What problems are you solving by rewriting your production Ruby application in Haskell? If you're just rewriting it for the sake of learning, then write everything you can in Haskell, the more you write the more you will learn. Haskell is a tool just like every other language, you shouldn't be deploying "real production applications" in Haskell unless you understand Haskell well enough to identify when it's the appropriate tool for the job.

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+1 Good answer. Also worth adding that if your doing it for a reason other than learning then its probably a bad idea. I cant think of one situation other than to learn that you would ever rewrite working code to a language you don't know. –  Tom Squires Dec 29 '11 at 22:53
    
Your answer do not address the problem. I think the question author sees huge effort that he need to put into learning haskell and he wants to know if it worth the effort (e.i. if he will get remarkable benefit from learning it). Though I would agree with you that rewriting an application to another language is generally a waste of effort –  Alexey Jul 14 '12 at 12:30
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The main difference is: Ruby is a "scripting language" and haskell is not.

The focus and strength of a scripting language is different.

Scripting languages are very good for rapid prototyping. Further, they are good for gluing together different components or library functions.

For instance, python has the the sage library. There is a list of libraries available within sage, see: http://www.sagemath.org/links-components.html With Python and Sage it is easy "glue" together the functionality of the libraries and write a program.

Scripting languages are also suitable for parts of a program that change often.

Libraries (often called system libraries) are better programmed in programming languages like Haskell. For instance, a fast web server implementation is better done in Haskell, e.g. haskell wrap, see: http://hackage.haskell.org/package/warp-0.3.2.3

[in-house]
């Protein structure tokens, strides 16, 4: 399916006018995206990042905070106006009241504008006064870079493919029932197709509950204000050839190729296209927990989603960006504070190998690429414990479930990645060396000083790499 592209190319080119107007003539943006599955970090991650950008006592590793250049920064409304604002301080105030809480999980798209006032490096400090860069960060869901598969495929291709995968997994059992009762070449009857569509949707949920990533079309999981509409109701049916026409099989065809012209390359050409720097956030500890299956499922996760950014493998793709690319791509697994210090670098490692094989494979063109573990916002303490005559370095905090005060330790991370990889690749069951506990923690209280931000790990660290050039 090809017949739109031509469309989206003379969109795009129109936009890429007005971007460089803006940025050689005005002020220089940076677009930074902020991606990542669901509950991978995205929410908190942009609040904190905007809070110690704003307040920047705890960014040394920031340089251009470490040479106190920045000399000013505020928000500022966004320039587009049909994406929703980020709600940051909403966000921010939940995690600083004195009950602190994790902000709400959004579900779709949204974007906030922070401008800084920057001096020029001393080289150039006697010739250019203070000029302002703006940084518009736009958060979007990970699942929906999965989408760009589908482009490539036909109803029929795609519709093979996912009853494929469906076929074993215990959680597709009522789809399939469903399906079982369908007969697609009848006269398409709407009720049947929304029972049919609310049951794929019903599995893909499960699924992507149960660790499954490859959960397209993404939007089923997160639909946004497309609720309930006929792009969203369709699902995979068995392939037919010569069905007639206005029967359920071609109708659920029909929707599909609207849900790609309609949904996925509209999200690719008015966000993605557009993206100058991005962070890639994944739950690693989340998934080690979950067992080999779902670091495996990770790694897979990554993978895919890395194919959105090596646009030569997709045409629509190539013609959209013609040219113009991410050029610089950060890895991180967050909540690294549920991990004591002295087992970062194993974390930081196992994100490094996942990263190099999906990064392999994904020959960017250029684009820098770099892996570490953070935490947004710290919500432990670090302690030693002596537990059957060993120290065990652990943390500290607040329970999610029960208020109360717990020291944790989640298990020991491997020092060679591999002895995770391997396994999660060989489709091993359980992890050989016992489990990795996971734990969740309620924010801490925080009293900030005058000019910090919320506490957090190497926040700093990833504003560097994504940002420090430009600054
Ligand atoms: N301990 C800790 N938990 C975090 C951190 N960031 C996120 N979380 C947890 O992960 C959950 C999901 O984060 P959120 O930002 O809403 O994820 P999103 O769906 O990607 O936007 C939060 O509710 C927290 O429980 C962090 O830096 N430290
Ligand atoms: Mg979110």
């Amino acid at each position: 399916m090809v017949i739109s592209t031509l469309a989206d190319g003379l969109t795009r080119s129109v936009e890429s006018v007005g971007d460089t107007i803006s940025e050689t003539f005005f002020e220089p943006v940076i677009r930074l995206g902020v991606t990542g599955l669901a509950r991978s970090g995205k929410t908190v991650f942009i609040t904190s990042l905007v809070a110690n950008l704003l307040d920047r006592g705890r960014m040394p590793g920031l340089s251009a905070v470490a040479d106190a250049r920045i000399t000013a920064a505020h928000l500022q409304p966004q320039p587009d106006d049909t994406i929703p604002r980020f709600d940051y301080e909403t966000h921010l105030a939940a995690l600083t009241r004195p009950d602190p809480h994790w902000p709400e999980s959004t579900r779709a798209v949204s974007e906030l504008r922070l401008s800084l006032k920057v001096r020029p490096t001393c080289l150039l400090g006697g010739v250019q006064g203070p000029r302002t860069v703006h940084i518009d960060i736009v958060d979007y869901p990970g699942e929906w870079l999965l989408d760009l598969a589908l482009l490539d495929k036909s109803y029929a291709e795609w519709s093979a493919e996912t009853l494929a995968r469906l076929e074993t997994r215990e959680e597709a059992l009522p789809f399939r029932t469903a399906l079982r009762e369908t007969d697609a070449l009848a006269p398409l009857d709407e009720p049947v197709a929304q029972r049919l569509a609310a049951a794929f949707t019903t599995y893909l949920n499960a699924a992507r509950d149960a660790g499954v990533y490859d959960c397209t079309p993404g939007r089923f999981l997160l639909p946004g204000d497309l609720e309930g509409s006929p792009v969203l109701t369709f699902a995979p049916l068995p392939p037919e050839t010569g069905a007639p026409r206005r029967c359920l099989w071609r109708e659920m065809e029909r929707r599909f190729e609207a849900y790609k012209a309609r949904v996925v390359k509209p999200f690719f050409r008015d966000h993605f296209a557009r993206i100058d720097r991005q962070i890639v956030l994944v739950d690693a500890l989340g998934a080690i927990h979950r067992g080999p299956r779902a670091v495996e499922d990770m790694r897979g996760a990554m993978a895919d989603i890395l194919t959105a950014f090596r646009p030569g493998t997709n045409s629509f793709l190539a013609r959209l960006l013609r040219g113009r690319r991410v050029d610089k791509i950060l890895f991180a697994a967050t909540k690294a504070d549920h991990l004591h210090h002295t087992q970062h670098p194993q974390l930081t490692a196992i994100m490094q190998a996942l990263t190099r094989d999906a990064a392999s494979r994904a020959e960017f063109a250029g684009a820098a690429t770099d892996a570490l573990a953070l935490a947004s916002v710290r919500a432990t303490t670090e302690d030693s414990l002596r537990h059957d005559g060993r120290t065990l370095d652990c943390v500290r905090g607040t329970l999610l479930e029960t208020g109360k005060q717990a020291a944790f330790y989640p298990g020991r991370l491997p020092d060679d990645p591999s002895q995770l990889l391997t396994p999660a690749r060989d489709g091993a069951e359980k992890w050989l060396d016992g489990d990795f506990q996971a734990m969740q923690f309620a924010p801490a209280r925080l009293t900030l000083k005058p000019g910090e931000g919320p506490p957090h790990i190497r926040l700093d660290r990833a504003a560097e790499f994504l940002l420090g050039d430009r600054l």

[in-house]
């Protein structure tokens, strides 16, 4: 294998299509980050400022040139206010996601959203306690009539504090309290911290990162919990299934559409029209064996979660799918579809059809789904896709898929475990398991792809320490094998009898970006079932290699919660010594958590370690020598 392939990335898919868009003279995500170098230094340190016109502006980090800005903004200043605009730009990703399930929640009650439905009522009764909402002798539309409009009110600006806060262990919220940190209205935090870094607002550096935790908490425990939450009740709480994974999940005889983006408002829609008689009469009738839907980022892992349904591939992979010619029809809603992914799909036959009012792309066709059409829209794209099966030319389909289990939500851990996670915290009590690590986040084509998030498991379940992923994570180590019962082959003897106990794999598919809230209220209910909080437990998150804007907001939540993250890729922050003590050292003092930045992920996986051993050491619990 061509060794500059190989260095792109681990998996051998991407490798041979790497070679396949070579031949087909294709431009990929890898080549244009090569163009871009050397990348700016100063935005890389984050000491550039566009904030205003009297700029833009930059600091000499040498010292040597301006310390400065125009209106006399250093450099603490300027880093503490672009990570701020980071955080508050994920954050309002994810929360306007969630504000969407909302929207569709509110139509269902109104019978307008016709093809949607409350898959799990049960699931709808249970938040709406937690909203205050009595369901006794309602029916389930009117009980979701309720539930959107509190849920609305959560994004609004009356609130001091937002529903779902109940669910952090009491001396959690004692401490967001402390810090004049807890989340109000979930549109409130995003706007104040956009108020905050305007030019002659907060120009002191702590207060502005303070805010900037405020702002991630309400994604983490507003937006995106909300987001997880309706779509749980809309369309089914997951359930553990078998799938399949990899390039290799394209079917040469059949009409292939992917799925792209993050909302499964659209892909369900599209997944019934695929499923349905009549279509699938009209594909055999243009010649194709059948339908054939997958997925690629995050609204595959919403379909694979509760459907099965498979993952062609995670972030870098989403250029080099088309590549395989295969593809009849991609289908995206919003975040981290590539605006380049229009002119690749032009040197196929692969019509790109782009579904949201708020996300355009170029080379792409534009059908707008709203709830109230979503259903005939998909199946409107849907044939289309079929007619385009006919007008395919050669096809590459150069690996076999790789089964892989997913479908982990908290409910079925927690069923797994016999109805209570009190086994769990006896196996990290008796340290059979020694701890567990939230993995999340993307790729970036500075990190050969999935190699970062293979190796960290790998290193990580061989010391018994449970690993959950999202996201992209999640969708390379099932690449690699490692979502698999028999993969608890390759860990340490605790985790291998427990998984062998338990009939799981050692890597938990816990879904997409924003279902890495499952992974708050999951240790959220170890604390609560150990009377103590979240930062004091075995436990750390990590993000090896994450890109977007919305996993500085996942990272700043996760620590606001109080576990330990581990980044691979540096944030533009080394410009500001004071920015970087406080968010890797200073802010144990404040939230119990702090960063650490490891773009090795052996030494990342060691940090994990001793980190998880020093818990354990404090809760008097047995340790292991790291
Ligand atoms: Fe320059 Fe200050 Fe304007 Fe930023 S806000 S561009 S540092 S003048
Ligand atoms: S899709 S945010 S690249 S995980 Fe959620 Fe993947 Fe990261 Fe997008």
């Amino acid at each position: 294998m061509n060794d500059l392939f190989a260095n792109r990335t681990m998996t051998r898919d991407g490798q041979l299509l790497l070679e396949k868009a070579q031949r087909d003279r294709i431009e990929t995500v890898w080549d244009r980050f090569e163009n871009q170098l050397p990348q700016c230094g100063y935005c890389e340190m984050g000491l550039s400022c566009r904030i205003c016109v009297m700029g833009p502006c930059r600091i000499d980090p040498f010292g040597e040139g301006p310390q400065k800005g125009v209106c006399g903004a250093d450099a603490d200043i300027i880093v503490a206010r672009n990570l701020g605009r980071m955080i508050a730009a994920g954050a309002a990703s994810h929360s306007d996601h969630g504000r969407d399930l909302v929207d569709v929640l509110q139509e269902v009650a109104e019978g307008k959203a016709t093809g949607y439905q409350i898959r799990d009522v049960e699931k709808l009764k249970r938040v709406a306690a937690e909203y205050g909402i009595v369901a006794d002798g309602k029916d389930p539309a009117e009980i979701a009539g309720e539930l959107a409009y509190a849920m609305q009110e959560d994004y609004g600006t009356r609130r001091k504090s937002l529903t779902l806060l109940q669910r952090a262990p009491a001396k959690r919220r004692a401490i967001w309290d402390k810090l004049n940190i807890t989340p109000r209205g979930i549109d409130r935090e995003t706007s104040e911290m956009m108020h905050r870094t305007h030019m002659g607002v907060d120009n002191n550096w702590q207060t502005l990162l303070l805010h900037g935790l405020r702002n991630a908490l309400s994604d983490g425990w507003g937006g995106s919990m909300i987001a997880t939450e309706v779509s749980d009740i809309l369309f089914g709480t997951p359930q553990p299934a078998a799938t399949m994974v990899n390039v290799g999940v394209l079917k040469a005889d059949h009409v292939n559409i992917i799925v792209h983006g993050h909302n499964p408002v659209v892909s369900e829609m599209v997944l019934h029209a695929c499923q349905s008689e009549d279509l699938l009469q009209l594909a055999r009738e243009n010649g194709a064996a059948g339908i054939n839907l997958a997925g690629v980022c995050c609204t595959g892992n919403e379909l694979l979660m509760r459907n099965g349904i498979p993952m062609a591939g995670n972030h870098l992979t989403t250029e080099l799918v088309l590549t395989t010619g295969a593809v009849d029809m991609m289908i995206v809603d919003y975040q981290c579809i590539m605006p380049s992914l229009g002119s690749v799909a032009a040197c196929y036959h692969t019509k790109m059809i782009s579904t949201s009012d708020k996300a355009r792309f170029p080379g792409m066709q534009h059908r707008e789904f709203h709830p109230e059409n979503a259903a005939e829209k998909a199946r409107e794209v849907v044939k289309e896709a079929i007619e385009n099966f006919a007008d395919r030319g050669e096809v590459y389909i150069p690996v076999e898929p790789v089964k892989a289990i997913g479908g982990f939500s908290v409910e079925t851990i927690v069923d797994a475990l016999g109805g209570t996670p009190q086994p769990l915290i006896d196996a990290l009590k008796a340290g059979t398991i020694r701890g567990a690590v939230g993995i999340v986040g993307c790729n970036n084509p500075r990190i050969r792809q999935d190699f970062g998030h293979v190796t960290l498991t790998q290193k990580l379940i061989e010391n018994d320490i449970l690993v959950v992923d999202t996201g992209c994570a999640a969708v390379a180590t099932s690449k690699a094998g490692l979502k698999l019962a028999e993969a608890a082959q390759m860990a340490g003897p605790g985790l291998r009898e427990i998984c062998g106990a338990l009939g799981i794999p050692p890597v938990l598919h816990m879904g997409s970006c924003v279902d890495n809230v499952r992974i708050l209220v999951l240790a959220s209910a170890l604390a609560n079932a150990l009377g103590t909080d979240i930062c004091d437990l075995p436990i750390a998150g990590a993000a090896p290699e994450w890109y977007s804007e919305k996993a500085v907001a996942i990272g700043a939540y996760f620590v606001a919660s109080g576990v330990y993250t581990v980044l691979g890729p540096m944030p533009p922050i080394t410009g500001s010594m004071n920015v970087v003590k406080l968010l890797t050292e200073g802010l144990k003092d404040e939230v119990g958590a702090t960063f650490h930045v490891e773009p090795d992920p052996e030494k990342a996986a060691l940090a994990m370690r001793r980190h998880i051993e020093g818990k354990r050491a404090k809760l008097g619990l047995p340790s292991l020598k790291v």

There are further specific strengths of (pure) functional programming languages like haskell. Haskell is very suited for parallel programming.

Haskell + parallel:
http://stackoverflow.com/questions/8582580/why-is-concurrent-haskell-non-deterministic-while-parallel-haskell-primitives-p
http://stackoverflow.com/questions/3011668/how-difficult-is-haskell-multi-threading

Areas where haskell is a good option:
http://stackoverflow.com/questions/1604790/what-is-haskell-actually-useful-for/1605155#1605155

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In general, a Haskell program will run faster than an equivalent Ruby program, a fact which shouldn't be too surprising. If you need to do something where efficiency is important, Haskell would be better. On the other hand, writing the performance critical bits in something like C and calling that from either Haskell or Ruby would likely be faster still.

Both languages expect you to adopt their preferred paradigm to a significant extent, so really it's a matter of which approach you prefer.

That said, if you've only spent a few weeks with Haskell, I doubt you have enough feel for the language yet to decide whether you like it. If you really want to make the Right Choice (tm) I'd suggest spending a few months experimenting with Haskell and writing at least one non-toy application in it. After that, then decide.